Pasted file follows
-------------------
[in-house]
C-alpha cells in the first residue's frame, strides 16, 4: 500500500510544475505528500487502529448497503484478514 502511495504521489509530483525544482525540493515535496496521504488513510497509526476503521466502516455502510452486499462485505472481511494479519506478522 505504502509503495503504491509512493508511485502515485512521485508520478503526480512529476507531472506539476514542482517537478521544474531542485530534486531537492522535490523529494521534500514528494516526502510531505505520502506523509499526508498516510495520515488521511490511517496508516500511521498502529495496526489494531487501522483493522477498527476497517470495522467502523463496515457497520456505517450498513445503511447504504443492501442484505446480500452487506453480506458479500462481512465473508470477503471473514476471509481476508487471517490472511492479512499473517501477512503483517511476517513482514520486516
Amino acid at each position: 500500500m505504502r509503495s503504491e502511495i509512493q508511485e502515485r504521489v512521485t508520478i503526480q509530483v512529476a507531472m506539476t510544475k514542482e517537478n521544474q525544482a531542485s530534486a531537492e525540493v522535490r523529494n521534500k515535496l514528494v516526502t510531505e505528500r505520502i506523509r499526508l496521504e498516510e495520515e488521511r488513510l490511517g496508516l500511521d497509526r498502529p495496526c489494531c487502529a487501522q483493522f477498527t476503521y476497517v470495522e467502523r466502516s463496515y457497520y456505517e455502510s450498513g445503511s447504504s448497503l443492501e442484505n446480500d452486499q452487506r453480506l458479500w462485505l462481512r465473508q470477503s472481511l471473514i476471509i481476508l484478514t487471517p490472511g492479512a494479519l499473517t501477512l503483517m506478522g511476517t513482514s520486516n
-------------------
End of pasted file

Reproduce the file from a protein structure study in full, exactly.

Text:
[in-house]
C-alpha cells in the first residue's frame, strides 16, 4: 500500500510544475505528500487502529448497503484478514 502511495504521489509530483525544482525540493515535496496521504488513510497509526476503521466502516455502510452486499462485505472481511494479519506478522 505504502509503495503504491509512493508511485502515485512521485508520478503526480512529476507531472506539476514542482517537478521544474531542485530534486531537492522535490523529494521534500514528494516526502510531505505520502506523509499526508498516510495520515488521511490511517496508516500511521498502529495496526489494531487501522483493522477498527476497517470495522467502523463496515457497520456505517450498513445503511447504504443492501442484505446480500452487506453480506458479500462481512465473508470477503471473514476471509481476508487471517490472511492479512499473517501477512503483517511476517513482514520486516
Amino acid at each position: 500500500m505504502r509503495s503504491e502511495i509512493q508511485e502515485r504521489v512521485t508520478i503526480q509530483v512529476a507531472m506539476t510544475k514542482e517537478n521544474q525544482a531542485s530534486a531537492e525540493v522535490r523529494n521534500k515535496l514528494v516526502t510531505e505528500r505520502i506523509r499526508l496521504e498516510e495520515e488521511r488513510l490511517g496508516l500511521d497509526r498502529p495496526c489494531c487502529a487501522q483493522f477498527t476503521y476497517v470495522e467502523r466502516s463496515y457497520y456505517e455502510s450498513g445503511s447504504s448497503l443492501e442484505n446480500d452486499q452487506r453480506l458479500w462485505l462481512r465473508q470477503s472481511l471473514i476471509i481476508l484478514t487471517p490472511g492479512a494479519l499473517t501477512l503483517m506478522g511476517t513482514s520486516n